52] J. Vernon McGee, The First Epistle to the Thessalonians, in Thru the Bible With J. Vernon McGee (Nashville: Thomas Nelson Pub, 1998), in Libronix Digital Library System, v 21c [CD-ROM] (Bellingham, WA: Libronix Corp, 2000-2004), "Introduction."

3. Apologetic: To Defend His Apostolic Ministry - Woven within his doctrinal emphasis, Paul found it necessary to also defend the credibility and sincerity of his apostolic ministry ( 1 Thessalonians 2:1-10; 1 Thessalonians 2:18). His delay in visiting them soon could have been used by the jealous Jews to accuse him of not being sincere. Paul tells them how Satan hindered his intent to return, and how Timothy was sent in his stead. He expresses his affections for them ( 1 Thessalonians 2:8) and reminds them of how he encouraged them as a father does his children ( 1 Thessalonians 2:11). His apostolic authority gave him the divine right to establish Church doctrine in his epistles to the Thessalonians.

Conclusion- The doctrinal purpose of the epistles to the Thessalonians reflects the foundational theme of establishing the doctrines of the New Testament Church.

B. Practical: To Encourage Believers to Sanctify their Lives in Preparation for the Second Coming of Christ- In preparation for the Second Coming of Christ, believers need to sanctify themselves in spirit, soul, and body. Thus, Paul gives the Thessalonians some practical instructions in this area of their lives.

Conclusion- The practical purpose of the epistles to theThessalonians reflects the secondary and third themes of the office and ministry of the Holy Spirit in sanctifying the believer in spirit, soul, and body in preparation for the Second Coming of Christ.

VIII. Thematic Scheme

Introduction- Each book of the Holy Scriptures contains a three-fold thematic scheme in order to fulfill its intended purpose, which is to transform each child of God into the image of Jesus Christ ( Romans 8:29). The primary, or foundational, theme of a book offers a central claim that undergirds everything written by the author. The secondary, or structural theme, of the book supports its primary theme by offering reasons and evidence for the central "claim" made by the author as it fully develops the first theme. Thus, the secondary theme is more easily recognized by biblical scholars than the other two themes because they provide the literary content of the book as they navigate the reader through the arguments embedded within the biblical text, thus revealing themselves more clearly. 53] The third theme is imperative in that it calls the reader to a response based upon the central claim and supporting evidence offered by the author. Each child of God has been predestined to be conformed into the image and likeness of the Lord Jesus Christ, and the Scriptures, and they alone, have the power to accomplish this task. This is why a child of God can read the Holy Scriptures with a pure heart and experience a daily transformation taking place in his life, although he may not fully understand what is taking place in his life. In addition, the reason some children of God often do not see these biblical themes is because they have not fully yielded their lives to Jesus Christ, allowing transformation to take place by the power of the indwelling Holy Spirit. Without a personal relationship with the Holy Spirit, a child of God is not willing to allow Him to manage his life and move him down the road that God predestined as his spiritual journey. This journey requires every participant to take up his cross daily and follow Jesus, and not every believer is willing to do this. In fact, every child of God chooses how far down this road of sacrifice he is willing to go. Very few of men and women of God fulfill their divine destinies by completing this difficult journey. In summary, the first theme drives the second theme, which develops the first theme, and together they demand the third theme, which is the reader's response.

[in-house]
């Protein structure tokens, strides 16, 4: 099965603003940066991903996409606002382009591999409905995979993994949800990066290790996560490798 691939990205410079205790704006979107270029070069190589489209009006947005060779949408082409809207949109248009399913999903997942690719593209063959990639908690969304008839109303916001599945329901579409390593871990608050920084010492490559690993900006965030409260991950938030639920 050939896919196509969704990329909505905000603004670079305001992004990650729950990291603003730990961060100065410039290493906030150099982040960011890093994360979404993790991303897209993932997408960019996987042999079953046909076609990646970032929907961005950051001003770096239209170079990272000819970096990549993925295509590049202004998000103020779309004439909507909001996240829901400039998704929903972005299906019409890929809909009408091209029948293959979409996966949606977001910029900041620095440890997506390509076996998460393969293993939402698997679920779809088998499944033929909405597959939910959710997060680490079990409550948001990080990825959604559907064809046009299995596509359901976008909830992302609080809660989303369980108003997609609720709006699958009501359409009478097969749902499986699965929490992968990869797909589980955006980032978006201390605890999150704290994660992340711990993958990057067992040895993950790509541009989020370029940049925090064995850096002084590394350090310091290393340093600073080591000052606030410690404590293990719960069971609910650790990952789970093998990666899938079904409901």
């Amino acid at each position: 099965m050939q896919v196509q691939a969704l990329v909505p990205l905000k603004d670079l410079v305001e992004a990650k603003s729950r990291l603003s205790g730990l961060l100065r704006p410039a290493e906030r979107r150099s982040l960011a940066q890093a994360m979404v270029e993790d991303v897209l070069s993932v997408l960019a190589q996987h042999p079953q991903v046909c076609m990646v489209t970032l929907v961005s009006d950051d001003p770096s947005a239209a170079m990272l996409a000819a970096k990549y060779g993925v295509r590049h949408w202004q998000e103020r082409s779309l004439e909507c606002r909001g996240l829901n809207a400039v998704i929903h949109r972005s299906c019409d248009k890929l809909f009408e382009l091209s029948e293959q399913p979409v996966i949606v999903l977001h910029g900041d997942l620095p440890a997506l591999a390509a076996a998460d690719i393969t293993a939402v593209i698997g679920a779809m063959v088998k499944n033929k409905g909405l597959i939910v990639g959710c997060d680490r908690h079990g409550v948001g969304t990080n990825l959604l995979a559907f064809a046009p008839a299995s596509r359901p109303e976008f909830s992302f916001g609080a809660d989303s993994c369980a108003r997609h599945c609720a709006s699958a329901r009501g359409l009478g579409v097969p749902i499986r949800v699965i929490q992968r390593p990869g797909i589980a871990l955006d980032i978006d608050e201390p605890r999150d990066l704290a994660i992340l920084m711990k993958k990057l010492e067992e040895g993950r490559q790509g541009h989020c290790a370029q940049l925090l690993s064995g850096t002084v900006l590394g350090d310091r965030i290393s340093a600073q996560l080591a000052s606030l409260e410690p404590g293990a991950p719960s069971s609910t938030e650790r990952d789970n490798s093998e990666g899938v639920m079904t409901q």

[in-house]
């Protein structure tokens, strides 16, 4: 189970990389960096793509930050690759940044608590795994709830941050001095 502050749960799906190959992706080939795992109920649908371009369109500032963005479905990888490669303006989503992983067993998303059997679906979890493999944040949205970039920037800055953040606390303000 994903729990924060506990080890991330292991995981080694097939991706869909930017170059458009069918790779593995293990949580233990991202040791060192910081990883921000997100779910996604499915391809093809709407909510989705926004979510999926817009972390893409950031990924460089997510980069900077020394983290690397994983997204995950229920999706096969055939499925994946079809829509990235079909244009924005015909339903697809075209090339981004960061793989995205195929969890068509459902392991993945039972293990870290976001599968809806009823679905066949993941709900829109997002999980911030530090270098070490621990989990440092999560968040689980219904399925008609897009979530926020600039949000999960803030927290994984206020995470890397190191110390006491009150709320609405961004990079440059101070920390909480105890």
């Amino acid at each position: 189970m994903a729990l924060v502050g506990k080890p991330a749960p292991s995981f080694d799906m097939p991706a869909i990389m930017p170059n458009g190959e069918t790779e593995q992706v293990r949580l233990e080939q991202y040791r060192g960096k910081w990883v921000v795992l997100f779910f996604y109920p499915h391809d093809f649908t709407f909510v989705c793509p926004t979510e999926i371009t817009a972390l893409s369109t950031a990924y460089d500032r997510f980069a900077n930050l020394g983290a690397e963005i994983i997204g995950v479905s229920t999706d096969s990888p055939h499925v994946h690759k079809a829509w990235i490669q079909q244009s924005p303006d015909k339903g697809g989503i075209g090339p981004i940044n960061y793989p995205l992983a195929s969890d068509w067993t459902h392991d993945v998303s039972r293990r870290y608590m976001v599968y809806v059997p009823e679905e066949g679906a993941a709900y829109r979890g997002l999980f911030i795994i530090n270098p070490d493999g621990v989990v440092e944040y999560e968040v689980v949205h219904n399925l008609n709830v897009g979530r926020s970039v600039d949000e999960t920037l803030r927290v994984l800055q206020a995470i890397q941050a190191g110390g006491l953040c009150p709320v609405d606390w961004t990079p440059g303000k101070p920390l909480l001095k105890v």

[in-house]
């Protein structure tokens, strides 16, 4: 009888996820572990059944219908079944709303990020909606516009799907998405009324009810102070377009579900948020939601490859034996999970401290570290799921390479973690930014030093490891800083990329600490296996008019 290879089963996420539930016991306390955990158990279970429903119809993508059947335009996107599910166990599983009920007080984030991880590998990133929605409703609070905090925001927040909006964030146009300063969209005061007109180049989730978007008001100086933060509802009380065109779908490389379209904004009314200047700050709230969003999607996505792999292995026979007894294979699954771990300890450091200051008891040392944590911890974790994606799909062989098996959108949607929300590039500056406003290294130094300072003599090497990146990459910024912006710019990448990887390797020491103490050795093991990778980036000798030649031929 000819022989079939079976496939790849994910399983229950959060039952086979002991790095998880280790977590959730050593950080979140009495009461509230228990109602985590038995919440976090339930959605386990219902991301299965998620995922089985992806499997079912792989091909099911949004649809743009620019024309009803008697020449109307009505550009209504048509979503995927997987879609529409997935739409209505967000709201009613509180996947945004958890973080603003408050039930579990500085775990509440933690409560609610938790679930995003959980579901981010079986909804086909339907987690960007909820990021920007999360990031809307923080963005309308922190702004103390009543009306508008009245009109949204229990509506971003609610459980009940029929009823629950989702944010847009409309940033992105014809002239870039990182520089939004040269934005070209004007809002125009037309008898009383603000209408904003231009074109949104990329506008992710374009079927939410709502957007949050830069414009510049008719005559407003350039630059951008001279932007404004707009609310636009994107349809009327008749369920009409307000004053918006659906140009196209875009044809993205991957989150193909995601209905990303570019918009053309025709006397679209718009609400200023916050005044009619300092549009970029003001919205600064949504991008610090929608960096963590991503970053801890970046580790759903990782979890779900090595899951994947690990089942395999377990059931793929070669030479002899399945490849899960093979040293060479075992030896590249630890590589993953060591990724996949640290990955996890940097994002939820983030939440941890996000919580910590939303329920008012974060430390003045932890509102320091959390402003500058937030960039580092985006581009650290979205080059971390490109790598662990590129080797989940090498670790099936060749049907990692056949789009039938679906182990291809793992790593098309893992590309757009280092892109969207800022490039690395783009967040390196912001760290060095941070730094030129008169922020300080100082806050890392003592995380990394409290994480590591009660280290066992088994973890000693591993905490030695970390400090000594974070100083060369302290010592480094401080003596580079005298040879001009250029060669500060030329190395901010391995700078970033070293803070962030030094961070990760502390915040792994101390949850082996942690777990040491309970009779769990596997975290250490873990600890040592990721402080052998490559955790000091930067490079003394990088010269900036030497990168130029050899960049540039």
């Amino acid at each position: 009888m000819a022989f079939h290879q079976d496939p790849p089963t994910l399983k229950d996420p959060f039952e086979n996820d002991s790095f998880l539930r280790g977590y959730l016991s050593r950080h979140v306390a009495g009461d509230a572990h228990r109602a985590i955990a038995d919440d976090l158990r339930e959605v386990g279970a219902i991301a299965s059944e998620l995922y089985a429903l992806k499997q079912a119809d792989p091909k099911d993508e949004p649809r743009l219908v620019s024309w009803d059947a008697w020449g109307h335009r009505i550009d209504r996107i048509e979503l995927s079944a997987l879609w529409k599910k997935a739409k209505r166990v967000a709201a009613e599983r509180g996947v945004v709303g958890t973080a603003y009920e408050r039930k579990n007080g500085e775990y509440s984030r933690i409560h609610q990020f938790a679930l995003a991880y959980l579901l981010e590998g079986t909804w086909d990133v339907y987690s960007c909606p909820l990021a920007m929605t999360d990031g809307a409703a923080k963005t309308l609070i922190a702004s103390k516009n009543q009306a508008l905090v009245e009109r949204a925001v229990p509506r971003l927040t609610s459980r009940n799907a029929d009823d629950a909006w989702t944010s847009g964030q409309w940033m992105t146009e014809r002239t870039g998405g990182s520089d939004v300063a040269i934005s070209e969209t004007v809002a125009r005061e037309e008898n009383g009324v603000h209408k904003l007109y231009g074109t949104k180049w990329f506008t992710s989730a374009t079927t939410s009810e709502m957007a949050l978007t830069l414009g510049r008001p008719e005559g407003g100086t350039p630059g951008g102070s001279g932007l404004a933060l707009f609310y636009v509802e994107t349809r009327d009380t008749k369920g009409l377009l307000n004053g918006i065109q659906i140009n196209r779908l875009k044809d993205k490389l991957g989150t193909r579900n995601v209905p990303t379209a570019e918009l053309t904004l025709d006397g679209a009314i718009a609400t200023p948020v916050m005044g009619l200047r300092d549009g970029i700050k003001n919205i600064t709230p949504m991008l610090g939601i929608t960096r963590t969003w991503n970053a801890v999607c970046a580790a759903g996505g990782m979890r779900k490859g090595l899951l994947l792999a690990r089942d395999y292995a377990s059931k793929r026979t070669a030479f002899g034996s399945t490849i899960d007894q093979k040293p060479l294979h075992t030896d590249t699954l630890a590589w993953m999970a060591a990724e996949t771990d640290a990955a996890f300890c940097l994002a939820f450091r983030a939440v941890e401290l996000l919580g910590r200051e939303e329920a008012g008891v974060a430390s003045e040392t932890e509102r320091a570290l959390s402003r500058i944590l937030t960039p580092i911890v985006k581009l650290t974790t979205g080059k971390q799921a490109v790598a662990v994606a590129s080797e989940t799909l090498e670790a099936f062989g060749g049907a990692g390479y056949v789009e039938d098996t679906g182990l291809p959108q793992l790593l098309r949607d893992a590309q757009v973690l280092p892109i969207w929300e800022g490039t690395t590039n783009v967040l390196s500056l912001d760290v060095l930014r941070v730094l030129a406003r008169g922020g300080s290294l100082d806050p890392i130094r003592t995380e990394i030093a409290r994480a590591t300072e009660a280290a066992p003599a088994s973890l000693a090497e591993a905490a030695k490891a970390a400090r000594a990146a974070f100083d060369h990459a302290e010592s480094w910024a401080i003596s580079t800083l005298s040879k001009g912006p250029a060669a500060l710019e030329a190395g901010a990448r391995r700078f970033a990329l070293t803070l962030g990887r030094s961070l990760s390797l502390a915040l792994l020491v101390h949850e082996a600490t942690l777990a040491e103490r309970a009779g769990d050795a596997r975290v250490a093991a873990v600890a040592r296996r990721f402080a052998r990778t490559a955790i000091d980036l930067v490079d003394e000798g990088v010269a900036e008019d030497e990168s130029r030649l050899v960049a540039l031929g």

53] For an excellent discussion on the use of claims, reasons, and evidence in literature, see Wayne C. Booth, Gregory G. Colomb, and Joseph M. Williams, The Craft of Research (Chicago: The University of Chicago Press, 2003).

A. Primary Theme (Foundational) of the Epistle of 1Thessalonians: The Establishment of Church Doctrines- Introduction- The central theme of the Holy Bible is God's plan of redemption for mankind. This theme finds its central focus in the Cross, where our Lord and Saviour died to redeem mankind. The central figure of the Holy Scriptures is the Lord Jesus Christ. Thus, the Cross is the place where man meets God and where we die to our selfish ambitions and yield our lives to the God who created all things. Therefore, the Holy Scriptures are not intended to be a precise record of ancient history. Rather, its intent is to provide a record of God's divine intervention in the history of mankind in order to redeem the world back to Himself through the sacrifice of Jesus Christ on Calvary.